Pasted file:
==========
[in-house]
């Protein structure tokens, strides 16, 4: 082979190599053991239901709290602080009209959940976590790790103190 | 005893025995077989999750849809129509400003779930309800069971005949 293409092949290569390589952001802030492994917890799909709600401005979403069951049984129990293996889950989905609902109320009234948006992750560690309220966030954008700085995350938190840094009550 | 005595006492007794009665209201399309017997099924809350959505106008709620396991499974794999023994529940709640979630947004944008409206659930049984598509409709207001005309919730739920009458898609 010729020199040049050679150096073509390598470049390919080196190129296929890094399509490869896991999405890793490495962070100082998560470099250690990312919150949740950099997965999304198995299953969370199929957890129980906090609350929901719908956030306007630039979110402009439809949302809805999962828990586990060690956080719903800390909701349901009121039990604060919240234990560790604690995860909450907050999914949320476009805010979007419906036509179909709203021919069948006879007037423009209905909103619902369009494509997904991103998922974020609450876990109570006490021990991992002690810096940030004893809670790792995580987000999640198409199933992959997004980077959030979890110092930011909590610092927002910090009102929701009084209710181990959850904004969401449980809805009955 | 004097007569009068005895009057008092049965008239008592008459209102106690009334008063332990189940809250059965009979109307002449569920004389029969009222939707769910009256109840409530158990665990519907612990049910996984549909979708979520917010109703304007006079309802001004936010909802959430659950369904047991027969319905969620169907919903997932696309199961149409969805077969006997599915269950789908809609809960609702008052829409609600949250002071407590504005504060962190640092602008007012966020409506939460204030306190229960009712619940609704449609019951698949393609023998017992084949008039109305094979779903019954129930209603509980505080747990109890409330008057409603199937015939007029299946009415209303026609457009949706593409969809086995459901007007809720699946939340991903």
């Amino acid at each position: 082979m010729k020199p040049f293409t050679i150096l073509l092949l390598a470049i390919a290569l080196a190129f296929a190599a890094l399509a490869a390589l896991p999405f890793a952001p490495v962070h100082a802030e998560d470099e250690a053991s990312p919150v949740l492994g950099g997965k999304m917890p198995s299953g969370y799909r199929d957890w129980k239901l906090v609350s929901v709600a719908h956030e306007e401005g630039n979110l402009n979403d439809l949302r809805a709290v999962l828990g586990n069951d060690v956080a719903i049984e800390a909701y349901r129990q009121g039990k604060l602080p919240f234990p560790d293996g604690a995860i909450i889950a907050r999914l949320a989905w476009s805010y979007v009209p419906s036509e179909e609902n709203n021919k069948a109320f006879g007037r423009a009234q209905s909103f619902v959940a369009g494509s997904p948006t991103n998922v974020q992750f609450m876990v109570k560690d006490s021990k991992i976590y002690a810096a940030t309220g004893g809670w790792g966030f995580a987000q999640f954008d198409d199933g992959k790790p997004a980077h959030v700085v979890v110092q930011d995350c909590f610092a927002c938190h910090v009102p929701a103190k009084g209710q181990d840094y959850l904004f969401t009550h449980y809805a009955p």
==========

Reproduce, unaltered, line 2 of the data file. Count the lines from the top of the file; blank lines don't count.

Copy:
């Protein structure tokens, strides 16, 4: 082979190599053991239901709290602080009209959940976590790790103190 | 005893025995077989999750849809129509400003779930309800069971005949 293409092949290569390589952001802030492994917890799909709600401005979403069951049984129990293996889950989905609902109320009234948006992750560690309220966030954008700085995350938190840094009550 | 005595006492007794009665209201399309017997099924809350959505106008709620396991499974794999023994529940709640979630947004944008409206659930049984598509409709207001005309919730739920009458898609 010729020199040049050679150096073509390598470049390919080196190129296929890094399509490869896991999405890793490495962070100082998560470099250690990312919150949740950099997965999304198995299953969370199929957890129980906090609350929901719908956030306007630039979110402009439809949302809805999962828990586990060690956080719903800390909701349901009121039990604060919240234990560790604690995860909450907050999914949320476009805010979007419906036509179909709203021919069948006879007037423009209905909103619902369009494509997904991103998922974020609450876990109570006490021990991992002690810096940030004893809670790792995580987000999640198409199933992959997004980077959030979890110092930011909590610092927002910090009102929701009084209710181990959850904004969401449980809805009955 | 004097007569009068005895009057008092049965008239008592008459209102106690009334008063332990189940809250059965009979109307002449569920004389029969009222939707769910009256109840409530158990665990519907612990049910996984549909979708979520917010109703304007006079309802001004936010909802959430659950369904047991027969319905969620169907919903997932696309199961149409969805077969006997599915269950789908809609809960609702008052829409609600949250002071407590504005504060962190640092602008007012966020409506939460204030306190229960009712619940609704449609019951698949393609023998017992084949008039109305094979779903019954129930209603509980505080747990109890409330008057409603199937015939007029299946009415209303026609457009949706593409969809086995459901007007809720699946939340991903």